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The Art of Innocent Provocation

Lubaina Himid has been producing her distinctive artwork for over four decades and this exhibition brings much of it together to give the viewer a true perspective of her journey from a pivotal role in the British Black Arts movement in the 80s, her recent Turner Prize win, and up to the present day, writes Michael Holland. 

The bright, vibrant colours that fill her work from 1981 to 2021 offer up a feeling of overarching joy, of a life lived with happiness and smiles, but a closer reading reveals 40 years of driving home a message of how centuries of Britain’s empire-building changed the lives of millions.

Le Rodeur is a slave ship that had 39 of its ‘cargo’ thrown overboard to die, knowing they could be claimed on insurance, yet it appears in a series of innocent paintings that only those who know the story will understand exactly what the paintings mean. Trading, barter and water all appear as tacit themes throughout her career, depicting the horrors of the slave trade, though many viewers will not pick up on this.

A Fashionable Marriage, 1986 installation view, 2017 © Nottingham Contemporary Photo: Andy Keate

Besides paintings there are models of stylised jelly moulds that the press release explains are to ‘celebrate the contributions of the African diaspora’; wooden cut-outs depicting ‘the moral corruption of the elite’(A Fashionable Marriage), and sound installations: Old Boat/New Money is the sounds of the sea flowing over a wooden wave-like structure; Naming the Money has the artist narrating the former free lives of 100 African slaves and the work they were made to do in European households. All very powerful works that make you stop and think.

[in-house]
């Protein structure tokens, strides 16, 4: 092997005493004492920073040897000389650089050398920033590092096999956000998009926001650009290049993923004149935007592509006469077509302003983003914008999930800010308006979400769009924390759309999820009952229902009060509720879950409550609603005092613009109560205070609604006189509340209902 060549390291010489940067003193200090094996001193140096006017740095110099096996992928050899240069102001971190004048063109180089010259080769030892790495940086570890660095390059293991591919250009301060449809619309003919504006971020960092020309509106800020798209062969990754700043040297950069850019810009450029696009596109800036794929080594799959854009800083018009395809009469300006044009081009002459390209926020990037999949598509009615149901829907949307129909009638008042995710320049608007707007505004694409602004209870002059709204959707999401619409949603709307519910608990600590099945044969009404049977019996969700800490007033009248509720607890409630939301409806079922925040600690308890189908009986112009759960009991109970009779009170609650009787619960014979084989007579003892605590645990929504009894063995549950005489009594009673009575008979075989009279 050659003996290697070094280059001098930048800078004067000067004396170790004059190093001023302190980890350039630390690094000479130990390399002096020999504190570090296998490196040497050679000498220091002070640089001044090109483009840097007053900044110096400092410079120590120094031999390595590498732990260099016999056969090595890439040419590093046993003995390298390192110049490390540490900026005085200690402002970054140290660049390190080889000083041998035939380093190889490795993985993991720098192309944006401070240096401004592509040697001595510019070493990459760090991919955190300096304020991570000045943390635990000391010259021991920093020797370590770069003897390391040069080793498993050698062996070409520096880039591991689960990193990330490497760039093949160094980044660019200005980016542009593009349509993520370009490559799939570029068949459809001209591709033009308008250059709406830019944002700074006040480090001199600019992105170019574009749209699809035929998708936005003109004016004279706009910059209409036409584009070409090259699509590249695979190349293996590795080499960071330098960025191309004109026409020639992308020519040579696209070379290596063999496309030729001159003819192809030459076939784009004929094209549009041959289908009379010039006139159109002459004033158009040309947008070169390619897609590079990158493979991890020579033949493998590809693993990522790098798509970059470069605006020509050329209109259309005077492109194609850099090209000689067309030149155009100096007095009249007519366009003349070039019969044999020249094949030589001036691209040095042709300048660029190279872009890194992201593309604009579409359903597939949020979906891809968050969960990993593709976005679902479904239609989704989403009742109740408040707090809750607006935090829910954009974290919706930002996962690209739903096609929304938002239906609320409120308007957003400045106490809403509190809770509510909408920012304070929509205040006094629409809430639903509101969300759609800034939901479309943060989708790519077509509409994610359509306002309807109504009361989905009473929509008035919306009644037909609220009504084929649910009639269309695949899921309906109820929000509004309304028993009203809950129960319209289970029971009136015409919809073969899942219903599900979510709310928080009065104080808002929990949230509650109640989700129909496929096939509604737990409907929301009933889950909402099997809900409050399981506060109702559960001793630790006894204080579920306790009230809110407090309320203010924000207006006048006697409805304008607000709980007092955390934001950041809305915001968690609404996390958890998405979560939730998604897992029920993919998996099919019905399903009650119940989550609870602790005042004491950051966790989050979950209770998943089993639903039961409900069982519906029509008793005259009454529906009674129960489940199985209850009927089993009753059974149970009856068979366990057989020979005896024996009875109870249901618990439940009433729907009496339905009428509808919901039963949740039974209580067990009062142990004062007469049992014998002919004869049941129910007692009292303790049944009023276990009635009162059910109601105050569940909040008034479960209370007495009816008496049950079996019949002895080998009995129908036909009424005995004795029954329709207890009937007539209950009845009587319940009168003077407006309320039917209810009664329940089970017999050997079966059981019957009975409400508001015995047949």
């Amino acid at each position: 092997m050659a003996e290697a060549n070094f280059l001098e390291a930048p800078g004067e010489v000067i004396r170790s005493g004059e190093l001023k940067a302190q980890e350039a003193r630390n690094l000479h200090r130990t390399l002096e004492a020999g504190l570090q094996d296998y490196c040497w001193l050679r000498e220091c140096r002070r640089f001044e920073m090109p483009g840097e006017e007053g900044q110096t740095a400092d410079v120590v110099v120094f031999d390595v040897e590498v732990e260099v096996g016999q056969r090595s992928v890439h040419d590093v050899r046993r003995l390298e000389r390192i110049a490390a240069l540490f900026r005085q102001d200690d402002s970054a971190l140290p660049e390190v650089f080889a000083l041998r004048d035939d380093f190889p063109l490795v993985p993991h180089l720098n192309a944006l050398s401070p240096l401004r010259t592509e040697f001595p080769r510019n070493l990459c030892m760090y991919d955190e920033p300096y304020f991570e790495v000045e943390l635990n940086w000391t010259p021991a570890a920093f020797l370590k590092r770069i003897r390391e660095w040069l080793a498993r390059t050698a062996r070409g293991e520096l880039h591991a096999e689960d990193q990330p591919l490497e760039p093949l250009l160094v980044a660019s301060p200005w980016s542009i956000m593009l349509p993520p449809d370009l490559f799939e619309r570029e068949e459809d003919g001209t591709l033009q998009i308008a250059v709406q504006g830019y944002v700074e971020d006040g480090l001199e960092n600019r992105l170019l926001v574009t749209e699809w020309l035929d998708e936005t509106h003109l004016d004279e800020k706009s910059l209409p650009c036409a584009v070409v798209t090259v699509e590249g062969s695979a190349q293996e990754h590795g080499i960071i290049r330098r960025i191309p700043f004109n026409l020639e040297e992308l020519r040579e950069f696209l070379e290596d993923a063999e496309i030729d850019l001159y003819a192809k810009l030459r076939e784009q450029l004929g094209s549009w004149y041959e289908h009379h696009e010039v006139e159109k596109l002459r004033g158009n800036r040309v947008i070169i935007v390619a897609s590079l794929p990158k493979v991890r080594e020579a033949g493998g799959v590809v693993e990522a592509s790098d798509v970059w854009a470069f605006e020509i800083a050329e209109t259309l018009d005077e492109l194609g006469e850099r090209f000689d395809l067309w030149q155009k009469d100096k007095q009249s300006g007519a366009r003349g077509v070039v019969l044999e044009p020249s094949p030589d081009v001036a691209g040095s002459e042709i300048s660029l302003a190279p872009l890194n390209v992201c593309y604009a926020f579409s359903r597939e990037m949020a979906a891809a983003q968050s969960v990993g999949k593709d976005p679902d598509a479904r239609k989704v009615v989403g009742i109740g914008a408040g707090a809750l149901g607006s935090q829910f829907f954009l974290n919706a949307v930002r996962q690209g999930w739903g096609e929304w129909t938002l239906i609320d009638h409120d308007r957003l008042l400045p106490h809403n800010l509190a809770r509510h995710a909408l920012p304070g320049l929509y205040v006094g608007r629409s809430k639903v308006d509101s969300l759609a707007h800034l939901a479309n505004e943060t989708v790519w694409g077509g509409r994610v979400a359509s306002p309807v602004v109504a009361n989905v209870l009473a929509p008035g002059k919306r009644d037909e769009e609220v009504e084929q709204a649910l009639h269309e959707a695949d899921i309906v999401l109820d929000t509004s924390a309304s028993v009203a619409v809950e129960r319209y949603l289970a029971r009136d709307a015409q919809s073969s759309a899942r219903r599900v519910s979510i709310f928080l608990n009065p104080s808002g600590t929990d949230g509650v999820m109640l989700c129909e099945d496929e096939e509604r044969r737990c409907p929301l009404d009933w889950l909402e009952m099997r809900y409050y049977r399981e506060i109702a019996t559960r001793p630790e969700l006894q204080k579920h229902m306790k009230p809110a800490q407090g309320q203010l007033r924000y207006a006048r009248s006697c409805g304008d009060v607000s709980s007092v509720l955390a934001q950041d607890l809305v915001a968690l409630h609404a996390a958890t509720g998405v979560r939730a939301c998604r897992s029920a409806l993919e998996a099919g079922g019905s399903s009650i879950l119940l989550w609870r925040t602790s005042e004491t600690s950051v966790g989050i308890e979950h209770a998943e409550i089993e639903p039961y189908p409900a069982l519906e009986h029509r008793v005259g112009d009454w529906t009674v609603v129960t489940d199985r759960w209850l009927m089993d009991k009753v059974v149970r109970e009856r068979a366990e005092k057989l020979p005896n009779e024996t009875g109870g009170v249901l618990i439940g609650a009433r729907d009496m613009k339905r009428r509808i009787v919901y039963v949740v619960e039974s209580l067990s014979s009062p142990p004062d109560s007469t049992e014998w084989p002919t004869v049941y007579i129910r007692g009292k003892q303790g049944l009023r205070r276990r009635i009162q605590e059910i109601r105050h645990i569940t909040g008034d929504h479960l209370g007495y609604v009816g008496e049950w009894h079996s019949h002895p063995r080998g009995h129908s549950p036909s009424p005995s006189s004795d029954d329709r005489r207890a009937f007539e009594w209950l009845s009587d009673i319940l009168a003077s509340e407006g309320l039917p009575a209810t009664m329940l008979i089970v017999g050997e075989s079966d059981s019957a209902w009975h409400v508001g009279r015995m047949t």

The exhibition throws up more questions than answers, which is Himid’s intention. We are left wondering if we have read the artworks correctly, though aware that white privilege still needs to be talked about no matter how awkward some people find it. 

Himid herself says, “There’s something that I’m trying to provoke you into being part of changing.” 

Tate Modern until July 3rd. Times: Daily 10am – 8pm. Admission: £16.


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